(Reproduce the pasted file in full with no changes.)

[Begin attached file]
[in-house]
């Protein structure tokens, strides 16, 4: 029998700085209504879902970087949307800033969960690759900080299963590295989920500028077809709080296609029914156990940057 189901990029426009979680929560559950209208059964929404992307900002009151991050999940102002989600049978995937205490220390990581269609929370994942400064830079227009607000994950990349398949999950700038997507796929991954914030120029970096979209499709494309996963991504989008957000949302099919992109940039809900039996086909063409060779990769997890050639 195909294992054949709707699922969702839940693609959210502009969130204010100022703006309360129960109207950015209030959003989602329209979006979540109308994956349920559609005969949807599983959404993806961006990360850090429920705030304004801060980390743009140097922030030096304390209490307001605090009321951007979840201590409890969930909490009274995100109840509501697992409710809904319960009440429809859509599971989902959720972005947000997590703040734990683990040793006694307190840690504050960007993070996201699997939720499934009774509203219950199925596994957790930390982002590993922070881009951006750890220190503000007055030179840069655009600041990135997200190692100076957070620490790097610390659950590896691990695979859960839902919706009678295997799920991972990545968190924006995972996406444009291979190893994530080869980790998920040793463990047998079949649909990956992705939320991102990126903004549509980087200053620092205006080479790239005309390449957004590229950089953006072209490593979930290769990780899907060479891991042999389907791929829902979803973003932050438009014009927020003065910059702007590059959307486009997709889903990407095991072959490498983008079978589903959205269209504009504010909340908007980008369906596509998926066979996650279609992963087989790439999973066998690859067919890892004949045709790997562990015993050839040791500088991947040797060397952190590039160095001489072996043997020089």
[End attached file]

[in-house]
């Protein structure tokens, strides 16, 4: 029998700085209504879902970087949307800033969960690759900080299963590295989920500028077809709080296609029914156990940057 189901990029426009979680929560559950209208059964929404992307900002009151991050999940102002989600049978995937205490220390990581269609929370994942400064830079227009607000994950990349398949999950700038997507796929991954914030120029970096979209499709494309996963991504989008957000949302099919992109940039809900039996086909063409060779990769997890050639 195909294992054949709707699922969702839940693609959210502009969130204010100022703006309360129960109207950015209030959003989602329209979006979540109308994956349920559609005969949807599983959404993806961006990360850090429920705030304004801060980390743009140097922030030096304390209490307001605090009321951007979840201590409890969930909490009274995100109840509501697992409710809904319960009440429809859509599971989902959720972005947000997590703040734990683990040793006694307190840690504050960007993070996201699997939720499934009774509203219950199925596994957790930390982002590993922070881009951006750890220190503000007055030179840069655009600041990135997200190692100076957070620490790097610390659950590896691990695979859960839902919706009678295997799920991972990545968190924006995972996406444009291979190893994530080869980790998920040793463990047998079949649909990956992705939320991102990126903004549509980087200053620092205006080479790239005309390449957004590229950089953006072209490593979930290769990780899907060479891991042999389907791929829902979803973003932050438009014009927020003065910059702007590059959307486009997709889903990407095991072959490498983008079978589903959205269209504009504010909340908007980008369906596509998926066979996650279609992963087989790439999973066998690859067919890892004949045709790997562990015993050839040791500088991947040797060397952190590039160095001489072996043997020089």